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Side Effects of Lipo-flavonoid

Lipo-flavonoid is a multivitamin that derives its ingredient from the rind portion of some citrus fruits that contain bioflavonoids. Bioflavonoids aid in absorbing vitamin C in our bodies. The active ingredient in Lipo-flavonoid is eriodictyol glycoside. This ingredient is thought to have an impact on micro-circulation in the inner ear that is associated with vertigo and Meniere's disease or tinnitus (ringing in the ears) according to Arches Tinnitus.

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Lipo-flavonoid contains vitamins B6, C, B2, B3, B5, B1 and B12, along with lecithin, and bioflavonoids. Choline bitartrate and inositol are in Lipo-flavonoid also, according to Medications.com.

How Lipo-flavonoid Works

Lipo-flavonoids are recommended by some doctors for Meniere's disease, according to medlibrary.org. If you are experiencing ringing in the ears due to vitamin B12 deficiency, "Some improvement in tinnitus and associated complaints were observed in patients following vitamin B-12 replacement therapy," says Arches Tinnitus. Lipo-flavonoids are believed to increase the micro-circulation in the inner ear through the action of eriodictyol glycoside on histamine, says Arches Tinnitus. The ingredient is thought to act as an antihistamine and increases blood flow to the inner ears.

Side Effects

According to RevolutionHealth.com, common side effects of Lipo-flavonoid use are upset stomach, headache or an unusual or unpleasant taste in your mouth. Serious side effects are rare and usually happen if you have an allergic reaction to the drug. As Revolution Health states, "Multivitamins are not expected to cause serious side effects."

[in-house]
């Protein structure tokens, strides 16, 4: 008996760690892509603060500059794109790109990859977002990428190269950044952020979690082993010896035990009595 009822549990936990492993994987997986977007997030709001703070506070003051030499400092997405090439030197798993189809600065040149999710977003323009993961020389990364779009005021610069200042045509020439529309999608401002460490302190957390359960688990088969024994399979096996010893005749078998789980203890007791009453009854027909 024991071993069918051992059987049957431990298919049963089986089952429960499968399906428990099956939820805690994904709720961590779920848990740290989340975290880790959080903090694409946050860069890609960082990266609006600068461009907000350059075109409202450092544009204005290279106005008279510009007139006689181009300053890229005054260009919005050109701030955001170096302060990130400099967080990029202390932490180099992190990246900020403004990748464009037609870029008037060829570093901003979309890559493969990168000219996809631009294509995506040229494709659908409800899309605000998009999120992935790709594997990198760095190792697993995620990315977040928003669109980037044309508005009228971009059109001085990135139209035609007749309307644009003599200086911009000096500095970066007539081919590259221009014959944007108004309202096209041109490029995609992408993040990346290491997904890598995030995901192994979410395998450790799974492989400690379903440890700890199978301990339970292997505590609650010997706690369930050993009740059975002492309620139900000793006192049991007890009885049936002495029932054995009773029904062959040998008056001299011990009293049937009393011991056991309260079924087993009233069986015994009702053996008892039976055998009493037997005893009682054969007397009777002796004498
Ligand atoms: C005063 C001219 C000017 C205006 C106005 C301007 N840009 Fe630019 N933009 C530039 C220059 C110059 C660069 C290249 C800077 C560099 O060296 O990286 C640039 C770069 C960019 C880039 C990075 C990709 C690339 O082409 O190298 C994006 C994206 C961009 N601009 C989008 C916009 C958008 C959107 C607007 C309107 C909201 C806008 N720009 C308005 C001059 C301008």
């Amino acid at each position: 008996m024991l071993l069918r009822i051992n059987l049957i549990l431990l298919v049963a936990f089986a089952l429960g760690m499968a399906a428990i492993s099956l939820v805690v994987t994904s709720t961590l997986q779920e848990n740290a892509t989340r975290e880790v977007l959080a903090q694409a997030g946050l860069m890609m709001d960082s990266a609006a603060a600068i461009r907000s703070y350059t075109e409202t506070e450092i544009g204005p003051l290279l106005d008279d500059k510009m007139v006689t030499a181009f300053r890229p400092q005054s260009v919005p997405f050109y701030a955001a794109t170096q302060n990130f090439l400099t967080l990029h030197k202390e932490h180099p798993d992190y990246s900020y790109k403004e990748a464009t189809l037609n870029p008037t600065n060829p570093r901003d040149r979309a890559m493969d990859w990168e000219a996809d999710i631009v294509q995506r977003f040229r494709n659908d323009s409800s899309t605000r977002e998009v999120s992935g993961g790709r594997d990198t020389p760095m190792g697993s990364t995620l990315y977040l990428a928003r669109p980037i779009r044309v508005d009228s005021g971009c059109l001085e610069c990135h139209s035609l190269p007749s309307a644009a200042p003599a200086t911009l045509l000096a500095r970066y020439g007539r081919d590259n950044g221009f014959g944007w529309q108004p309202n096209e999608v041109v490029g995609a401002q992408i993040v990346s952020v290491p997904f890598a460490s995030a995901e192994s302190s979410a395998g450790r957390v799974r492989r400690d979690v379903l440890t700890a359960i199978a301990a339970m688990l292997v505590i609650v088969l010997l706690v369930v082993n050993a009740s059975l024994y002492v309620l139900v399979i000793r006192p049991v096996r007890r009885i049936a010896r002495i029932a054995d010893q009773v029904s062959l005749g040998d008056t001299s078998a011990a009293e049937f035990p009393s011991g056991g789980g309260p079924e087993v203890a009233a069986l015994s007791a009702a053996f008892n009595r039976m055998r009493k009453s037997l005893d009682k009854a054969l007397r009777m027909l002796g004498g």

Drug Interactions

Negative interactions can result from combining Lipo-flavonoid with other medications, and it is important to let your physician know what drugs you may be taking.

Some of the drugs you should be aware of are diuretics (water pills), heart or blood pressure medications and tretinoin (Vesanoid), according to Revolution Health.com. Other drugs to be concerned about are ibuprofen (Motrin, Advil), naproxen, Aleve, Accutane and sulfamethoxazole. Consult your doctor or pharmacist for further details.


With any medication, a chance for a severe allergic reaction is always present. If you experience hives, difficulty breathing or swelling of the lips, face, or tongue, seek emergency help.

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About the Author

Michael Velardo is a writer and former substance abuse counselor from metro Detroit. He has a liberal arts degree from Muskegon Community College, paralegal certificate, gardening certificate, business systems technology certificate, and Editor's Workshop certificate. Velardo is pursuing publication of his book, Crash Test Addict. He has interests in the natural sciences, and published articles on Examiner.com.

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